Lay health worker (LHW) motivation and incentives  

Lay health workers (LHWs) often driven by several, intertwined motives

Respondents had a number of often intertwined motives for working as LHWs, both intrinsic and extrinsic.


Altruistic motives were expressed by LHWs in many of the studies. LHWs described how they felt good about helping others (Curtis 2007; Hazard 2009; Low 2006b; Meier 2007) and wanted to contribute to and serve the community (Behnke 2002; Bettiol 2004; Downie 2004; Hendrickson 2002; Javanparast 2009; Khan 1998; Malema 2010). Some referred to religious or moral callings or convictions (Glenton 2010; Low 2006; Maupin 2008; Mkandawire 2005).  

Gain of knowledge and skills

LHWs also sought out and took pride in the knowledge and skills they gained (Bettiol 2004; Downie 2004; Glenton 2010; Warrick 1992), stating that this knowledge could be advantageous not only to recipients but also to themselves and their families (Hendrickson 2002; Khan 1998; Nankunda 2006).

Social recognition

LHWs were also motivated by the respect they received from programme recipients (Curtis 2007; George 2009; Malema 2010) and an increased social status in their own homes and in the community (Alcock 2009; Glenton 2010; Nankunda 2006; Rashid 2001), particularly in low and middle income countries. LHWs believed that social recognition was a result of their being trained (George 2009), their ability to treat illnesses (Khan 1998; Rashid 2001), their moral standing as unpaid volunteers and good hearted people (Glenton 2010; Kaler 2001), and their social importance (Kaler 2001). In one Uganda-based study, some of the LHWs stated that their role had helped them gain an identity and an image which were important for their political engagement (Siu 2009).


LHWs’ acquisition of knowledge and skills, their increased social status, participation in a process that was valued by others, and experiences of success in achieving programme goals often led to feelings of empowerment, increased confidence and self-esteem (Alcock 2009; Ashwell 2009; Behnke 2002; Curtis 2007; Downie 2004; Hendrickson 2002; Nankunda 2006; Raine 2003; Sibley 2006; Warrick 1992). Authors of one UK-based study commented that “For women living in disadvantaged areas, whose opportunities for self-advancement are few, [the value of] this type of outcome should not be underestimated” (Raine 2003). Some LHWs described how this new self-perception had led to changes in their behaviour both within the programme and in other areas of their lives. LHWs experienced greater assertiveness, for instance with authority figures (Curtis 2007), greater autonomy in decision making (Alcock 2009), greater confidence in their ability to deliver existing tasks (Daniels 2010), confidence enough to request additional training in new areas (Warrick 1992), and greater confidence in taking care of their own families and participating in community activities (Hendrickson 2002).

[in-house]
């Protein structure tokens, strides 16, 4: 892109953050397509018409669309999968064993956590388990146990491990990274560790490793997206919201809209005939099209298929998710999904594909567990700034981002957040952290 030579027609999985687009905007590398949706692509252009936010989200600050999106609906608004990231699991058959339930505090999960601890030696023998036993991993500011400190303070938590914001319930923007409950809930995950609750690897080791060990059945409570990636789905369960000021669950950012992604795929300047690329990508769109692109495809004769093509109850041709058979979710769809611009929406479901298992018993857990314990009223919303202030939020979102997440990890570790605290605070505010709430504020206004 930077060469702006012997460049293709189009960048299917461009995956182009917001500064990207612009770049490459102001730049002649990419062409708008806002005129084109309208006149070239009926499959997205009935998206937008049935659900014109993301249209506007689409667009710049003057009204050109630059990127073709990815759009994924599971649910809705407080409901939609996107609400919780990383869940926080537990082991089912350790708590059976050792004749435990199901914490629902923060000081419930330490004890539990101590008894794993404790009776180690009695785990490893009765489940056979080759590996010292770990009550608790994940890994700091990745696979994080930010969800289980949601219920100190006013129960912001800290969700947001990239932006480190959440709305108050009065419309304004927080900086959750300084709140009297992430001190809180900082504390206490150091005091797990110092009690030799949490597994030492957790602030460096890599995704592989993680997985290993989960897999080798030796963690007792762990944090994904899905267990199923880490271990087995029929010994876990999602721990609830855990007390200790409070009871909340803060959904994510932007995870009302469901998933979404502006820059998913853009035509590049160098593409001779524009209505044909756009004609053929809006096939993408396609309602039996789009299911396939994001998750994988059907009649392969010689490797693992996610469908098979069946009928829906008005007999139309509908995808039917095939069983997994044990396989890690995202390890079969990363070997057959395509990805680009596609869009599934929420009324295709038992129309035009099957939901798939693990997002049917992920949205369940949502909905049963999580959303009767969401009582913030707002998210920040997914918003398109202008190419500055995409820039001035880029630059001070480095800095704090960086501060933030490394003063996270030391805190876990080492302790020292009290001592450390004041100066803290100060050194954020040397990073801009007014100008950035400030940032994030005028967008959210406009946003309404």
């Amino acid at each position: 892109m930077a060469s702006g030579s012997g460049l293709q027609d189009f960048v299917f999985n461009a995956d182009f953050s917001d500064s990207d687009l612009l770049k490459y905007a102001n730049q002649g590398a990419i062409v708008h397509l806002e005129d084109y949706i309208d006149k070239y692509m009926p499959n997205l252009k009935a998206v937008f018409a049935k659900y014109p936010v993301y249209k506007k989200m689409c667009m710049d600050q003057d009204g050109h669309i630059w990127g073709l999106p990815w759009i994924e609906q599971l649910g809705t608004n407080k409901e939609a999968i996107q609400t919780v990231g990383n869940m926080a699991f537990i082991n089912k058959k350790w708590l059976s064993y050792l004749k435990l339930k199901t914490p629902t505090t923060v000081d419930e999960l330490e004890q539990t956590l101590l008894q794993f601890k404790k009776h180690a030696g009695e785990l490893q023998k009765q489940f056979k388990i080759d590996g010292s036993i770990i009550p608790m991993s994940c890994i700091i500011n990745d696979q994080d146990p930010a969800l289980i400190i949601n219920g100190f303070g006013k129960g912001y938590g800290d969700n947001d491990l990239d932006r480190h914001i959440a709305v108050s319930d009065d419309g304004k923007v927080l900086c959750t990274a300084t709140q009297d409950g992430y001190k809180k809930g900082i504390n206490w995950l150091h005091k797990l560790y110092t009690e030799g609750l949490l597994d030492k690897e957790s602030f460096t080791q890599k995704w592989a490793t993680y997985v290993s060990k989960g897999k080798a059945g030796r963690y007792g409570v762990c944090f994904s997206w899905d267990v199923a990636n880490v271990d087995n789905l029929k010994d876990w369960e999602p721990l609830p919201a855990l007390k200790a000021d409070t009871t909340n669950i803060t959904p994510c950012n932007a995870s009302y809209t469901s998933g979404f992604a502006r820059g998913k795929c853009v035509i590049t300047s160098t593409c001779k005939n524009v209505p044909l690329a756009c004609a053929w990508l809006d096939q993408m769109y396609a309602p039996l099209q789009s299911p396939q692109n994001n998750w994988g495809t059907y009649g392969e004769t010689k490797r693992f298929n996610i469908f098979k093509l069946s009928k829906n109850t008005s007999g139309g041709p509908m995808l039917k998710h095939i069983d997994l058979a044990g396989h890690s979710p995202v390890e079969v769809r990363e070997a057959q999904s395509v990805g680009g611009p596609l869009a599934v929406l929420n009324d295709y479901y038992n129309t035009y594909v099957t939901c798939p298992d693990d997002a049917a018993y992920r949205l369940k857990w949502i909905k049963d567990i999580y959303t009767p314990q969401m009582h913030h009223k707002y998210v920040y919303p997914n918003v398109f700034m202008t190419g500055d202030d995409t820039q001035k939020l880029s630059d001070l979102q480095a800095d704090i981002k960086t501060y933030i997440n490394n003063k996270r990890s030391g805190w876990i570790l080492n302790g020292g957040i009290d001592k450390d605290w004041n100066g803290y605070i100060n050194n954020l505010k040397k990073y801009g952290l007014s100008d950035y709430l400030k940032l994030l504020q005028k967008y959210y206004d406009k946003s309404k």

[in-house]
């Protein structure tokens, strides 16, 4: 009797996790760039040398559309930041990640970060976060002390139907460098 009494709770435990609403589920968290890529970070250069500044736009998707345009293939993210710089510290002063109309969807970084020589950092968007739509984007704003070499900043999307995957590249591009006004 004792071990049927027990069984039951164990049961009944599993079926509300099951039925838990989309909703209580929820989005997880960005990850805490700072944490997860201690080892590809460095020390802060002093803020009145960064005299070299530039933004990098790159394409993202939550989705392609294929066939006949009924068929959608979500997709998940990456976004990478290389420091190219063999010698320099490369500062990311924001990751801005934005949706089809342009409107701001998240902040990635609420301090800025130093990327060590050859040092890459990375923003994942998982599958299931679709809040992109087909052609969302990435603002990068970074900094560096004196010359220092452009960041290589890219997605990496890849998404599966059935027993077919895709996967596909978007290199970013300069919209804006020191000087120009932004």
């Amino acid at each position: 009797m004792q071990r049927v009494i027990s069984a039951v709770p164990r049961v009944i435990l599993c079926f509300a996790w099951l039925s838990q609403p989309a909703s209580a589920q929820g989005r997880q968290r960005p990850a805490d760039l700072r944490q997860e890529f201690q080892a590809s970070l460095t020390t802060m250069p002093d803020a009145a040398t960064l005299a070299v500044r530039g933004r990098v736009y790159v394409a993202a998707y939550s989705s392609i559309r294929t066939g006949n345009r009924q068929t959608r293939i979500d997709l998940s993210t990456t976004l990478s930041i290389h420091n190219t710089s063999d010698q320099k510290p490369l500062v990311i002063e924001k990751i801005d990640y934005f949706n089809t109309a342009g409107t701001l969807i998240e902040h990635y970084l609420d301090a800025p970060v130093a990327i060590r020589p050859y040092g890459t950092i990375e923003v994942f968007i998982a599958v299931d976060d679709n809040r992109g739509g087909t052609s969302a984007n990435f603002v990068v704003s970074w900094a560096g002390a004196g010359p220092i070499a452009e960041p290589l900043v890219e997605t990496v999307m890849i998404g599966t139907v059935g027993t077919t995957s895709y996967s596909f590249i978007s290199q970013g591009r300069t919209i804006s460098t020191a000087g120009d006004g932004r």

Possibility of future employment

Some LHWs hoped their jobs would lead to further education or future employment (Curtis 2007; Low 2006b; Meier 2007; Nankunda 2006; Siu 2009).

Social life

Some LHWs also referred to the social benefits of the work, such as the opportunity to get out of the house and meet new people (Curtis 2007; Downie 2004; Glenton 2010).

Shared goals

One Mexican study described how LHWs’ decision to join a programme was influenced by the extent to which they were able to align their own world view with that of the programme (Ramirez-Valles 2003). 

Monetary and non-monetary incentives often important but not unproblematic

In addition to the sources of motivation mentioned above, LHWs also received different types of formal incentives through the programmes. 

Regular salaries

Most of the LHWs in high income countries received regular payment, but the situation was far more mixed among LHWs in low and middle income countries. Unsalaried LHWs in some programmes expressed a strong desire for regular payment (Kaler 2001; Nankunda 2006) and were distressed by the fact they were not permanently employed (Malema 2010). In other programmes, salaried LHWs were dissatisfied with their wages (Daniels 2010; Meier 2007; Smith 2007; Woodgate 2007), believing that the wage did not reflect their abilities (Woodgate 2007), their level of responsibility (Smith 2007), or their increase in skills as they acquired further training and education (Meier 2007). In some programmes, LHWs and other stakeholder groups argued that LHWs were likely to drop out if other, better paid jobs were available to them (Daniels 2010; Glenton 2010; Khan 1998).